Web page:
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Recently I asked some university students, hesitantly, if they watch Cash Cab. Hesitantly, since I know they don't watch much TV, or own one. For their demographic, TV is part of media history -- like town criers or the jungle telegraph -- versus its present, which is new media, social media: in a word, the Internet. They said they all watch it, enthusiastically, online.
One of the central tasks of remaking socialism for the 21st century is insisting upon and exploring alternatives to capitalism. This has been the importance of the Venezuelan Revolution, and the politics emerging in the Bolivarian bloc of states. The recent re-election of Hugo Chavez has led to further radical proposals for socialization. But these require careful study and debate given the experience of Venezuela and the balance of class forces inside the country and the region. One of the central theorists of the new theory of the transition to socialism has been Michael Lebowitz, who draws extensively on the developments in Venezuela in his thinking on ‘real human development’. This meeting will for discussion of these issues in light of the new Venezuela programme.
As the economic boom of the post-war period ended in the early 1970s, neoliberal ideology emerged as a rebellion against the statist strategies of the previous era. While neoliberalism was critical of Keynes it was also a further development of themes present in classical and neoclassical economic thought. Its most famous proponent was the economist-philosopher Friedrich von Hayek (1899-1992). His theory till the 2012 U.S. elections constituted the central intellectual adversary for the global justice movements, the leftist states in Latin America and other critics of corporate capitalism.
It's been amusing to listen to the pundits discuss the economic implications of Hurricane Sandy. Of course, we all know it closed the financial markets in NYC for two days. (That should lead to a sudden spike in productivity, by my reckoning, since millions of people stop looking at pointless charts and do something useful for a change.) Financial analysts worry about the impact on insurance companies. Their shares surely plunged on Wednesday morning when the markets reopened. One trader interviewed on Toronto radio put it bluntly: "Shoot first, ask questions later." In other words, sell them all off, and then buy back any that you later find out may not have been hit so badly by Sandy's fallout. [Rarely do you get such an honest glimpse into the base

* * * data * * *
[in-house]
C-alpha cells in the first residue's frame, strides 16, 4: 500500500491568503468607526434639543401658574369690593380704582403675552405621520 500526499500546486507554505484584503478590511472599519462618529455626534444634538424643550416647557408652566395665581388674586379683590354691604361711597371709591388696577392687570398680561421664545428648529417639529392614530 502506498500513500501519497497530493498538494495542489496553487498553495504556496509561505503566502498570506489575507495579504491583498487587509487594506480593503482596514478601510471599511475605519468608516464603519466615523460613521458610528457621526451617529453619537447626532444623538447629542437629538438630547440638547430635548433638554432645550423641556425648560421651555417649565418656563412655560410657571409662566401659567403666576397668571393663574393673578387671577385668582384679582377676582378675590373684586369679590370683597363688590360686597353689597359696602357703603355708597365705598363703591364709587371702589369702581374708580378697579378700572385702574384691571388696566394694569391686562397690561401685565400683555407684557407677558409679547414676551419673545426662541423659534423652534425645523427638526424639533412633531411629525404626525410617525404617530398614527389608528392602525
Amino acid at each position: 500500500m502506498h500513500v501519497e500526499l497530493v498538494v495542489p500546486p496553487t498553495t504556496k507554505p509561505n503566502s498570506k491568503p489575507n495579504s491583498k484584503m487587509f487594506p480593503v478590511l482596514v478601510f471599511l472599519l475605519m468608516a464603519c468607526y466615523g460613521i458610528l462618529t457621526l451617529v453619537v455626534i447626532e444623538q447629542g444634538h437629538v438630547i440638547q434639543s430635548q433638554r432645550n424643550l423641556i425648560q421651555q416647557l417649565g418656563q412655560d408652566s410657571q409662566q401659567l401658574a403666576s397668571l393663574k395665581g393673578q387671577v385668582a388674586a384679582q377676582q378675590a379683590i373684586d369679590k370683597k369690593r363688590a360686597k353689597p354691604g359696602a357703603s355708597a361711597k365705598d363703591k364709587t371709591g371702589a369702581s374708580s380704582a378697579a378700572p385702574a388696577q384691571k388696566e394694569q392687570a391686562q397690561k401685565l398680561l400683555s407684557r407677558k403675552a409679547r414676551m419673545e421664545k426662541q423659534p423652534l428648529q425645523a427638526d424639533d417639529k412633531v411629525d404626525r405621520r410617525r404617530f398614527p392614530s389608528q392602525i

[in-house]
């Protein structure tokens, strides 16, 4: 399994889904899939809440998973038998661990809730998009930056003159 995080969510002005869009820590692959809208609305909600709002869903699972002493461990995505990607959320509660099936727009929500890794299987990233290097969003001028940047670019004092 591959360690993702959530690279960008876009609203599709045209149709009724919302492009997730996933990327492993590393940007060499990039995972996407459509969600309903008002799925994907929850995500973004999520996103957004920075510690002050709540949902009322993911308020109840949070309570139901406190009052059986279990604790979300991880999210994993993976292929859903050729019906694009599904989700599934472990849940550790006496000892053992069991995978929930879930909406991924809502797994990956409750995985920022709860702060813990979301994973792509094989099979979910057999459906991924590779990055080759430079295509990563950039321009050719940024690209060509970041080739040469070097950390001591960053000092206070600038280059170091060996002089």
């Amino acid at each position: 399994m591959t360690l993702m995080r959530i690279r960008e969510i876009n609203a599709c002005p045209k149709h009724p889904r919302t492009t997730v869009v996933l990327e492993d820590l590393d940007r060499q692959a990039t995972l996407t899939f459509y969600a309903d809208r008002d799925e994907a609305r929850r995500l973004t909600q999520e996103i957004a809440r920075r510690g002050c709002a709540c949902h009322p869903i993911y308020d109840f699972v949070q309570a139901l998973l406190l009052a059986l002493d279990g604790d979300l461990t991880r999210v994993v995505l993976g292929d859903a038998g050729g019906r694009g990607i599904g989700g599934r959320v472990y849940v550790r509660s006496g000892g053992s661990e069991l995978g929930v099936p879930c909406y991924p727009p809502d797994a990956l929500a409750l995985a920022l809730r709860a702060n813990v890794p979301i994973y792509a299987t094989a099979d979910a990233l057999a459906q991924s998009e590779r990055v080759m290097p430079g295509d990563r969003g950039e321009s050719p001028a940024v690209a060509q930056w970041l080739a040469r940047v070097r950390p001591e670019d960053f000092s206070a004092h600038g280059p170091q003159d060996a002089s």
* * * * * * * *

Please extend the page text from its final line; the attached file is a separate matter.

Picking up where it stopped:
Please join Sam Gindin and Leo Panitch for a reading and book launch of
The Making of Global Capitalism
The Political Economy of American Empire
Trade Union Research Bureau
Vancouver and District Labour Council
At the opening night of PowerShift 2012 in Ottawa this past weekend, Gabriel Nadeau-Dubois from Quebec delivered a powerful speech in which he was very explicit in identifying capitalism as the enemy. He concluded with a statement along the lines of 'we either get liberty, or we die,' in which he meant liberty from capitalism. During a press availability session at PowerShift, rabble.ca asked Naomi Klein to comment about this statement:
Leo Panitch and Sam Gindin have just released their latest book, The Making of Global Capitalism. Gindin is the former Research Director of the Canadian Autoworkers Union and Packer Visiting Chair in Social Justice at York University, and Panitch is Canada Research Chair in Comparative Political Economy and Distinguished Research Professor of Political Science at York University. The two have worked together on many books and publications.
Aaron Leonard recently sat down with them in New York City to discuss their work. This is Part II of a three-part series.